An American Civil Liberties Union lawsuit against Fresno County, Ca., charges that defendants’ constitutional rights are being violated because public defenders are being forced to handle an average of more than 600 cases annually, Mother Jones reports. Almost one-fourth of the local population lives below the federal poverty line, and many are minorities, who make up 70 percent of Fresno arrestees. The ACLU argues that the underfunded system has perpetuated greater racial inequalities in the criminal-justice system.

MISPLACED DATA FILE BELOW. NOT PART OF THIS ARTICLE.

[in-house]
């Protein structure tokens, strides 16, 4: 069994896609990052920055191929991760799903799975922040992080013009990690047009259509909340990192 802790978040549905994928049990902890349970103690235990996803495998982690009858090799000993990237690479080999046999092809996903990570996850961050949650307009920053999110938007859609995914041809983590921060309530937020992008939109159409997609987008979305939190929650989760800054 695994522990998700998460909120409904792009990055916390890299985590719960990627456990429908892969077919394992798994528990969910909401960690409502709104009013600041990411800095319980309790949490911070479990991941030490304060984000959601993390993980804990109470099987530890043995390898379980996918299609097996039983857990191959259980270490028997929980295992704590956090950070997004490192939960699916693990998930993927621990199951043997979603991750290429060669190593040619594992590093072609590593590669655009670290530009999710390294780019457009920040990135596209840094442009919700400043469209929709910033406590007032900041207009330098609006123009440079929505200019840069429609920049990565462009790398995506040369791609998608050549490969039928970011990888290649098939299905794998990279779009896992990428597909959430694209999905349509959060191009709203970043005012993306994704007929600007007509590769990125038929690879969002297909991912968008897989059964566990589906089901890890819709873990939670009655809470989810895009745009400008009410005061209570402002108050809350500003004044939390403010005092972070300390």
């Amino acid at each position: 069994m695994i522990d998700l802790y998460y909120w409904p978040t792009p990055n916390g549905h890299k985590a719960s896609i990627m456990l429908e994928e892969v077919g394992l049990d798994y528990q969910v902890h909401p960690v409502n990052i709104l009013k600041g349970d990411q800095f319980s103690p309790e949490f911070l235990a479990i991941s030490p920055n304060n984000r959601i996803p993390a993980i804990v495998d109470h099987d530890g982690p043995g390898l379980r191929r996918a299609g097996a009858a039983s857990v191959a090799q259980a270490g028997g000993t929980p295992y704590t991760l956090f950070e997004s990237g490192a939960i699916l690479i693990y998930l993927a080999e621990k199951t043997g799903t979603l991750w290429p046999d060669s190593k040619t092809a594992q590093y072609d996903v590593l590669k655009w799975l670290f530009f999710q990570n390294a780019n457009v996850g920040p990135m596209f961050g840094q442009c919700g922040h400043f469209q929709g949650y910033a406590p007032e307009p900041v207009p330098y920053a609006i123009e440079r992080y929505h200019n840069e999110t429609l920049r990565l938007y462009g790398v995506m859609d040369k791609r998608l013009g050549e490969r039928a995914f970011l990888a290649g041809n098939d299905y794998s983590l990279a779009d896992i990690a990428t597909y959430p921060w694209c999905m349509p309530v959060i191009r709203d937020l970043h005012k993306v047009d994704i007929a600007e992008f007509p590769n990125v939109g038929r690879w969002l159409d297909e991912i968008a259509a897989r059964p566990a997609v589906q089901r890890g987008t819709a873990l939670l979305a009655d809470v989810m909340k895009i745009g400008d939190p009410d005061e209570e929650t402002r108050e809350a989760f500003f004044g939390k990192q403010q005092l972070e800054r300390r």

“What is happening in Fresno is significant,” says Jonathan Rapping, a lawyer and legal defense advocate who founded Gideon’s Promise, an organization that provides training and support for public defenders who represent the poor. Rapping explains that though the ACLU case focuses specifically on the problems in Fresno, exposing problems at the county level can have a wide impact on addressing systemic issues on a national level. “Theses lawsuits force state systems to examine what they are doing.” Because up to 60 percent of defendants in the U.S. rely on publicly-funded representation, the stasff shortages have led to more incarcerations. “We are breaking state budgets by locking away people who don’t need to be locked away,” Rapping says.